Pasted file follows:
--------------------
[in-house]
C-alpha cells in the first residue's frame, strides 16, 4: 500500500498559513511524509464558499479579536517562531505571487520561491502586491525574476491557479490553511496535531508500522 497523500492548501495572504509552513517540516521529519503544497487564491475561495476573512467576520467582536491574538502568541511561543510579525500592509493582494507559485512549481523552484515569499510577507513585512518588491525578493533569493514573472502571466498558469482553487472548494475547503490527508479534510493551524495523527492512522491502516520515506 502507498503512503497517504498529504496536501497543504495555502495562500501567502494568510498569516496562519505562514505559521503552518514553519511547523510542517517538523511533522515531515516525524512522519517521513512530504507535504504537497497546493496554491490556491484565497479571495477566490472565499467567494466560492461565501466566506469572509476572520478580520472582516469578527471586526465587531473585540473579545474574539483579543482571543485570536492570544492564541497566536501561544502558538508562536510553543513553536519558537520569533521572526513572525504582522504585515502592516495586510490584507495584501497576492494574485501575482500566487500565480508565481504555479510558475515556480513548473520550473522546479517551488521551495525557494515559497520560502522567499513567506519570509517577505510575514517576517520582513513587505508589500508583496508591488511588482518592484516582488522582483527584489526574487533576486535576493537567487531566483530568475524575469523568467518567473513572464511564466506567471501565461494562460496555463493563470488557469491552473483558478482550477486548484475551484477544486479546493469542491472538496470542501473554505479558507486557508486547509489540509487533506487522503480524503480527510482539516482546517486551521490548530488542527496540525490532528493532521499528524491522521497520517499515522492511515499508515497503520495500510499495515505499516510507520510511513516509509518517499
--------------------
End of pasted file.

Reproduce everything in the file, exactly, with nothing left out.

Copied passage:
[in-house]
C-alpha cells in the first residue's frame, strides 16, 4: 500500500498559513511524509464558499479579536517562531505571487520561491502586491525574476491557479490553511496535531508500522 497523500492548501495572504509552513517540516521529519503544497487564491475561495476573512467576520467582536491574538502568541511561543510579525500592509493582494507559485512549481523552484515569499510577507513585512518588491525578493533569493514573472502571466498558469482553487472548494475547503490527508479534510493551524495523527492512522491502516520515506 502507498503512503497517504498529504496536501497543504495555502495562500501567502494568510498569516496562519505562514505559521503552518514553519511547523510542517517538523511533522515531515516525524512522519517521513512530504507535504504537497497546493496554491490556491484565497479571495477566490472565499467567494466560492461565501466566506469572509476572520478580520472582516469578527471586526465587531473585540473579545474574539483579543482571543485570536492570544492564541497566536501561544502558538508562536510553543513553536519558537520569533521572526513572525504582522504585515502592516495586510490584507495584501497576492494574485501575482500566487500565480508565481504555479510558475515556480513548473520550473522546479517551488521551495525557494515559497520560502522567499513567506519570509517577505510575514517576517520582513513587505508589500508583496508591488511588482518592484516582488522582483527584489526574487533576486535576493537567487531566483530568475524575469523568467518567473513572464511564466506567471501565461494562460496555463493563470488557469491552473483558478482550477486548484475551484477544486479546493469542491472538496470542501473554505479558507486557508486547509489540509487533506487522503480524503480527510482539516482546517486551521490548530488542527496540525490532528493532521499528524491522521497520517499515522492511515499508515497503520495500510499495515505499516510507520510511513516509509518517499